CHAMPAIGN — Now in its third year, the "Art of Science: Images from the Institute for Genomic Biology" exhibition will open on Thursday evening at the Indi Go Artist Co-op, 9 E. University Ave.
The exhibition will feature two-dimensional images and video related to research at the University of Illinois institute that addresses significant problems in the environment, medicine and energy use and production.
The idea for the exhibition came from Doug Nelson, owner of BodyWork Associates. Nelson, who believes science is art, wanted to help bridge the town-gown divide through an art exhibit. Nelson has sponsored all three exhibitions; last year, more than 250 community members, students, faculty and staff visited the exhibition, said Nick Vasi, director of communications at the Institute for Genomic Biology.
Vasi provided the following descriptions of some of the research that will be represented by images in the show:
— A miniature bio-bot made of a flexible polymer and living heart cells. The cells beat together, creating a contract-and-release motion that inches the bot forward.
"We use a 3-D printer to build the bot's body layer by layer out of a hydrogel — the material contact lenses are made from. It's about a centimeter long, with a flexible leg that rests on a shorter leg like a cantilever. We also print collagen on the underside of the long leg so that the living cells can attach to it."
— Progenitor cells fusing and differentiating into contractile skeletal muscle tissue.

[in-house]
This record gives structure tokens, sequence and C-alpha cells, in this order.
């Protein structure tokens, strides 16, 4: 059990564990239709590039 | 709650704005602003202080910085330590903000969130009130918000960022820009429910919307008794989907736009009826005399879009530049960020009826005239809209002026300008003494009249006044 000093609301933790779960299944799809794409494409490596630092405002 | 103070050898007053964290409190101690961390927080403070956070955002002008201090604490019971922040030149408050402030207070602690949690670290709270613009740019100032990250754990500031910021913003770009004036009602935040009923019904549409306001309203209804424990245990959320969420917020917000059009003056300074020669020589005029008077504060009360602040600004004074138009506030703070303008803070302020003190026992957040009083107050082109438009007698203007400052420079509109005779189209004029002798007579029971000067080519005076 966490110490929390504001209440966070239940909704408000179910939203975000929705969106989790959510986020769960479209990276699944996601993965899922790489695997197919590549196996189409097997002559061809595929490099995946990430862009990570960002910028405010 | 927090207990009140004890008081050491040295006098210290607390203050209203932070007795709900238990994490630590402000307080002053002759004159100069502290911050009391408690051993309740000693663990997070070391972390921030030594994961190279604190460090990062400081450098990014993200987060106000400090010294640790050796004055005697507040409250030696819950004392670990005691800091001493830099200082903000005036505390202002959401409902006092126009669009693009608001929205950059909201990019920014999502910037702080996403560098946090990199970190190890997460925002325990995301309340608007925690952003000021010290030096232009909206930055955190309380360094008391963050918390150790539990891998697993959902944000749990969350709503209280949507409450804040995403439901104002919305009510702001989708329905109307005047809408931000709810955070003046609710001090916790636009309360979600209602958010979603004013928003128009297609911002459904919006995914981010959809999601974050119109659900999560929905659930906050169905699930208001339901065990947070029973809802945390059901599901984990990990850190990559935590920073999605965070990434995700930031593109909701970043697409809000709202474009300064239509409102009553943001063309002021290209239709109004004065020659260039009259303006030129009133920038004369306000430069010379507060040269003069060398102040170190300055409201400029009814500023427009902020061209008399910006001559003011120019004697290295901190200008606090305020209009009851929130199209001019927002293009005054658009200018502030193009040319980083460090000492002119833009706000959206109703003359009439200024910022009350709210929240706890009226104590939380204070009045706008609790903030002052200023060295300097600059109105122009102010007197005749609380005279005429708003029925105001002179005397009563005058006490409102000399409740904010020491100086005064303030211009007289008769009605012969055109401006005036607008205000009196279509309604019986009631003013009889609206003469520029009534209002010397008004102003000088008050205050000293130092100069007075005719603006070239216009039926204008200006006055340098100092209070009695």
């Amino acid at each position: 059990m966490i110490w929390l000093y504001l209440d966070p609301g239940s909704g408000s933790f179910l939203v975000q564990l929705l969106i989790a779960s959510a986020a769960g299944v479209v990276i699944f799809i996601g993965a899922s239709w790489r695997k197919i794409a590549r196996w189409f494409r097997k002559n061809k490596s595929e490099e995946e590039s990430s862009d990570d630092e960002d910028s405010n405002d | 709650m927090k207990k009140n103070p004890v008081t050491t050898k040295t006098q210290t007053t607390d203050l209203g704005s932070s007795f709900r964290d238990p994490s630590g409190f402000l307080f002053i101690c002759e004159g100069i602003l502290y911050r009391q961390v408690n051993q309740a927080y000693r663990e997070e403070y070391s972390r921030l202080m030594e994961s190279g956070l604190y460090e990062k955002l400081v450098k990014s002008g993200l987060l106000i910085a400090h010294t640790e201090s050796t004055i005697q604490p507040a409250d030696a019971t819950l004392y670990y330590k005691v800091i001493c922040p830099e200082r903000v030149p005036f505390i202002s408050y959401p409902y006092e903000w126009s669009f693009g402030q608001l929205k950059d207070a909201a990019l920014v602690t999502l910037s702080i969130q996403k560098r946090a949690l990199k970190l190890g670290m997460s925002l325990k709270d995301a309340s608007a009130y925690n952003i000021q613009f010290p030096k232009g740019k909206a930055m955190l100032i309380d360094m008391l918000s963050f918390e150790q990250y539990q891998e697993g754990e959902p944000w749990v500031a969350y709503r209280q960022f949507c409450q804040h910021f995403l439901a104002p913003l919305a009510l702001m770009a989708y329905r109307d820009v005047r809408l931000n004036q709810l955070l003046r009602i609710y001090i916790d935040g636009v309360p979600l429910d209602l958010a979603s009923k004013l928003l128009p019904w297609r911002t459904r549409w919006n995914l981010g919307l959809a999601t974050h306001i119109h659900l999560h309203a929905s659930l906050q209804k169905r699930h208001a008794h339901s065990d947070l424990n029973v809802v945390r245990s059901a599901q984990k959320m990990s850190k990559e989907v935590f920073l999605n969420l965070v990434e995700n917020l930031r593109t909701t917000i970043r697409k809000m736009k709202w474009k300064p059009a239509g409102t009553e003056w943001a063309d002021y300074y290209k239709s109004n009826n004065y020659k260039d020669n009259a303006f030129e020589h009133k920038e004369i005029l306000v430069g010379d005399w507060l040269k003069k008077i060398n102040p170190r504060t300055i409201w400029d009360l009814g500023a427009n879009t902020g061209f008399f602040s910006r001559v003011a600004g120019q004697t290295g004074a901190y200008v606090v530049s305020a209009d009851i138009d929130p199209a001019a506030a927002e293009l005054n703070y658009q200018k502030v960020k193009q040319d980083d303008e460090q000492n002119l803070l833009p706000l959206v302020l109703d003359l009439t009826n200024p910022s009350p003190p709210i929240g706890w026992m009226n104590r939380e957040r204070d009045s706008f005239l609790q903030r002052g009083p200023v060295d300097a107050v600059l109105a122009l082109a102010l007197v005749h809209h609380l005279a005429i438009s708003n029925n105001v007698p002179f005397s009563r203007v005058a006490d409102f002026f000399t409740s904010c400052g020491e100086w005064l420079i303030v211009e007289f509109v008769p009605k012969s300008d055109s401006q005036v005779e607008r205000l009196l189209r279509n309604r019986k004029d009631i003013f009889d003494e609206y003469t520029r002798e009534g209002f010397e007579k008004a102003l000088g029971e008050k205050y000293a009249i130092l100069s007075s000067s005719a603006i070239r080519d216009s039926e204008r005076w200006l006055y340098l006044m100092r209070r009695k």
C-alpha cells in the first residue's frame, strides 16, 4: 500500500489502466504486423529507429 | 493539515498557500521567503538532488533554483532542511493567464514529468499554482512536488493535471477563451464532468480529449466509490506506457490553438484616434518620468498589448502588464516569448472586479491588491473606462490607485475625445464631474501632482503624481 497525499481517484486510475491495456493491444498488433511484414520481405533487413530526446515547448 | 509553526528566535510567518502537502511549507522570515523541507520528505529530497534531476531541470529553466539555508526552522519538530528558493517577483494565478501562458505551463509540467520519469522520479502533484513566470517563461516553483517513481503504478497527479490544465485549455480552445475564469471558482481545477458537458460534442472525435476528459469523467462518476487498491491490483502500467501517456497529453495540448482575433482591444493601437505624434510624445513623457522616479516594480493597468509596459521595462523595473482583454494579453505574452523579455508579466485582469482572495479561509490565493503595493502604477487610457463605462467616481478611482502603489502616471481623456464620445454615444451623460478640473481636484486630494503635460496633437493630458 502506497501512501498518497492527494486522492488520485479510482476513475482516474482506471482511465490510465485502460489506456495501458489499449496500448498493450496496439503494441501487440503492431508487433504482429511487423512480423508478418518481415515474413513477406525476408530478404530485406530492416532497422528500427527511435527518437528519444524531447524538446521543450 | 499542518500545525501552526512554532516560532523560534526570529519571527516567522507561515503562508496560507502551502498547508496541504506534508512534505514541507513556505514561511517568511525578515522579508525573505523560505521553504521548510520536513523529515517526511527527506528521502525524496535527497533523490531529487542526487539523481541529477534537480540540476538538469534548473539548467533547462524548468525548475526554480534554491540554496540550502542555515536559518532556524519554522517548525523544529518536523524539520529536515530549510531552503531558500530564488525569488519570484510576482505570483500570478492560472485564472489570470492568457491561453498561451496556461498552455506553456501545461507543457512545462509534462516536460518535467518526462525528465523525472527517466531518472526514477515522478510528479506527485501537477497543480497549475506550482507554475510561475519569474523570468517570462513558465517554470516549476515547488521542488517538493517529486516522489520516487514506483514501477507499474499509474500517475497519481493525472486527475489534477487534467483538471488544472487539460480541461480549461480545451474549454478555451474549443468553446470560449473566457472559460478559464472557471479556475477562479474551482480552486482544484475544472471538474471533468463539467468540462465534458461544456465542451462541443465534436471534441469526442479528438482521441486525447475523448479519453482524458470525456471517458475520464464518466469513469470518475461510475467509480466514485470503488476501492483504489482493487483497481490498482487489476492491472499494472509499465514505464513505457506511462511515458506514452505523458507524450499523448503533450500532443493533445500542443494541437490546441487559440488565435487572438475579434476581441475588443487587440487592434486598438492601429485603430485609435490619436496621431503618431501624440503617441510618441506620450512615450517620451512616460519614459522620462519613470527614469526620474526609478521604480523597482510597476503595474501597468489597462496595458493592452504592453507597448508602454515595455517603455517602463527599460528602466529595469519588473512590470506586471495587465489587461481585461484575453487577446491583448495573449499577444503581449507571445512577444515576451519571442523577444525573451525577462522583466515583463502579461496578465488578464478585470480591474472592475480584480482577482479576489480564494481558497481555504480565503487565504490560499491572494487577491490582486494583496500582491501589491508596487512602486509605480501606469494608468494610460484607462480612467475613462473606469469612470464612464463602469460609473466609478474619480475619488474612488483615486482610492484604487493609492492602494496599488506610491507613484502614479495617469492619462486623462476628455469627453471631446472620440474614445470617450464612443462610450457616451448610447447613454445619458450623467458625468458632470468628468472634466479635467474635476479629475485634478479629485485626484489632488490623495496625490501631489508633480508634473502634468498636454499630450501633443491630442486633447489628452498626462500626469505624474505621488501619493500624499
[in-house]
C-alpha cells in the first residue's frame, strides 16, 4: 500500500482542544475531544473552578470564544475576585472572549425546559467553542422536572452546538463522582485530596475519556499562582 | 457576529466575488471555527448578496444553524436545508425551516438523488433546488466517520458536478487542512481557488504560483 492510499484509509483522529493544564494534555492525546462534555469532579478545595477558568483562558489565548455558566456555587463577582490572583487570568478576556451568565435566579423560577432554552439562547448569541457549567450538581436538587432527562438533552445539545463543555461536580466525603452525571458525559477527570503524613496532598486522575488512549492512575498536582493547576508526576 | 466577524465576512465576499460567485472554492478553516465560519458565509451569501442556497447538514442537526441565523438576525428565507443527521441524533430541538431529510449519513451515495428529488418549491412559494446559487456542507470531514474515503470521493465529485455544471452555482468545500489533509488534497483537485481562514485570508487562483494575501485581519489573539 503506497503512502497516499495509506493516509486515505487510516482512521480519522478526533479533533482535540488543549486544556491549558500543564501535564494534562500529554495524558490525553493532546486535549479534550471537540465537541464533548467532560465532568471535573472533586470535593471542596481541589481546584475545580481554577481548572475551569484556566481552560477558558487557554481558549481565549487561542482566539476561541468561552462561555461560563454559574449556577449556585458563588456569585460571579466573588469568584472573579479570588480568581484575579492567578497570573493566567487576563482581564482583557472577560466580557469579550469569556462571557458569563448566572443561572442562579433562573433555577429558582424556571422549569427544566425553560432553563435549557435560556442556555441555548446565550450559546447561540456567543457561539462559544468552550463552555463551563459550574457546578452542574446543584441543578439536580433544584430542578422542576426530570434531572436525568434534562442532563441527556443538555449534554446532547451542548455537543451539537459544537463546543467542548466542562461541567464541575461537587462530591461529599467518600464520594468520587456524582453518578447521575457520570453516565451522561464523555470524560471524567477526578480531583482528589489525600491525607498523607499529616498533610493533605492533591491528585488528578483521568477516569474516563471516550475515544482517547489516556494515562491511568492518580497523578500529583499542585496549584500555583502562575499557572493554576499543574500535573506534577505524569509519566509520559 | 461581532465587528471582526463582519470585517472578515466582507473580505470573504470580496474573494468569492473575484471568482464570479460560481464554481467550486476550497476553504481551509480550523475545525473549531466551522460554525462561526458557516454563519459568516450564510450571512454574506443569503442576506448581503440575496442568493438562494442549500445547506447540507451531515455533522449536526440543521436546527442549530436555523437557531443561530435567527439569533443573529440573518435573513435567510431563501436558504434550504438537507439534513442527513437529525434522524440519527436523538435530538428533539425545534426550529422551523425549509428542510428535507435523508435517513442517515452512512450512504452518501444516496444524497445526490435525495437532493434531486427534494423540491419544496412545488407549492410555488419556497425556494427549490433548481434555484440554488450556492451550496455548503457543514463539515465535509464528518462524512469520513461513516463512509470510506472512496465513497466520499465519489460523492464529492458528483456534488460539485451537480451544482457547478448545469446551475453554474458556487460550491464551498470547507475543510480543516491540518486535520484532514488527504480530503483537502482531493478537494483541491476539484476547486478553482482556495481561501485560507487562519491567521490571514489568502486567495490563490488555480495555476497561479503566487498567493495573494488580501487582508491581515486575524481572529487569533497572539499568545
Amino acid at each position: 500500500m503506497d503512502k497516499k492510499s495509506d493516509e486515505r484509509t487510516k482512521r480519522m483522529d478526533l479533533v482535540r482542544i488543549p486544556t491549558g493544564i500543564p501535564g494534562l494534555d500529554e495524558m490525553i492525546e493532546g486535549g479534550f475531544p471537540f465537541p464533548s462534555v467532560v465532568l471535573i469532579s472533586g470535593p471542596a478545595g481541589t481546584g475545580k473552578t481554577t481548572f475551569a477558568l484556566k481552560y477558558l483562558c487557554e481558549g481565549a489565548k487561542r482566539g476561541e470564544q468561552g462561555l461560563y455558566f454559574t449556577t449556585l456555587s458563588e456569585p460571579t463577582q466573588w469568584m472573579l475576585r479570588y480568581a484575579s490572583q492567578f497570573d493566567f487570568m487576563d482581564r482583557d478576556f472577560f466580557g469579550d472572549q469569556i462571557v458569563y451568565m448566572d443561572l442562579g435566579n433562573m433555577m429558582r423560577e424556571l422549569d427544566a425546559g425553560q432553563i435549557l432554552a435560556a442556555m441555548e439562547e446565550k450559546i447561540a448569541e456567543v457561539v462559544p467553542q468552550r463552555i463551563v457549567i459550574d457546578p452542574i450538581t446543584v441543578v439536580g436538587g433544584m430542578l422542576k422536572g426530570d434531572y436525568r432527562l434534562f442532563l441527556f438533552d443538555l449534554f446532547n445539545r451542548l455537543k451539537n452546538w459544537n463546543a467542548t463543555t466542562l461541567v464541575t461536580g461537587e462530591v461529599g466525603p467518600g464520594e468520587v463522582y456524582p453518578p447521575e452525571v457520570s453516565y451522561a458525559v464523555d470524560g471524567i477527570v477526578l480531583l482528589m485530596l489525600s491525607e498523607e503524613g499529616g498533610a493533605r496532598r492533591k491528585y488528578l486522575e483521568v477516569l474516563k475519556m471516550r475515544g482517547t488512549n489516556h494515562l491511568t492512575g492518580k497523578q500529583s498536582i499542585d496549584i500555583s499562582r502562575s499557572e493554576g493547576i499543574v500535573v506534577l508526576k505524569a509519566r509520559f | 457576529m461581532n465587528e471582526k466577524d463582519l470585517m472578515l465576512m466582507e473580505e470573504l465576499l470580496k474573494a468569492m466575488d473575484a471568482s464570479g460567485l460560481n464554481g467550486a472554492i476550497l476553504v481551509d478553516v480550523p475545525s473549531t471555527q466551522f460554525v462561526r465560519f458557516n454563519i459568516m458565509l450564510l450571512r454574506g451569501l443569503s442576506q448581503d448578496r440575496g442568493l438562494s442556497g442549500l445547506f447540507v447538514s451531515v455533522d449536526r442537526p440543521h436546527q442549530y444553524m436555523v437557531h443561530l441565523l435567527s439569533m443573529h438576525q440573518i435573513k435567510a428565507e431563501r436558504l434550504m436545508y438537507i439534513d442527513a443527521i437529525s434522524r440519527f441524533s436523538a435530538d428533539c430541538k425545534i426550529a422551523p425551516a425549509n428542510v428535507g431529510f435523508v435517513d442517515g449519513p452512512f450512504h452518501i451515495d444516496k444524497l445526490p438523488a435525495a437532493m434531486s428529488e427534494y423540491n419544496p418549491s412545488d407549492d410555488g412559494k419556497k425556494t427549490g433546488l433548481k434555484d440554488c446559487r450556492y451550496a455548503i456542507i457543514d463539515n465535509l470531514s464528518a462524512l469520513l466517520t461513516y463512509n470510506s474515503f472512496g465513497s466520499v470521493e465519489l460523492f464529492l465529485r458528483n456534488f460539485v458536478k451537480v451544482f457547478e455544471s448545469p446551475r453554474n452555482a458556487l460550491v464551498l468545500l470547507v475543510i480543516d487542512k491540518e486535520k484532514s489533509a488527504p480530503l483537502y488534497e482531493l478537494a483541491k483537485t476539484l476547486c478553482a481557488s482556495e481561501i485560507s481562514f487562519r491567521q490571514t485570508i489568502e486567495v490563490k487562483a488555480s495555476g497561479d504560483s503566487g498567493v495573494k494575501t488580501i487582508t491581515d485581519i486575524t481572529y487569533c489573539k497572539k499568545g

"Tissue engineering is a promising strategy that could one day provide a cure for patients that need replacements for damaged tissues and organs. Here, we show how stem cells can mature to form skeletal muscle in a matrix bed of proteins. The differentiated muscle fibers are contractile within two weeks."
— Birefringence of glucose monohydrate.
"Using polarized light microscopy, the birefringence of glucose monohydrate (a sugar used extensively in the food industry) is extremely high, confirming the crystalline state of the glucose after hydrate formation. The picture is part of a study characterizing glucose hydrate formation and loss and the long-term storage stability of the food ingredient. Preventing the caking of glucose, such as bag of sugar at home or silo of sugar in an industry setting, is important for product quality as well as cost reduction."
The exhibition at Indi Go will be open for viewing from 11 a.m. to 8:30 p.m. Friday and Saturday and 11 a.m. to 4:30 p.m. April 21. For more information, email email@example.com or call 333-4619.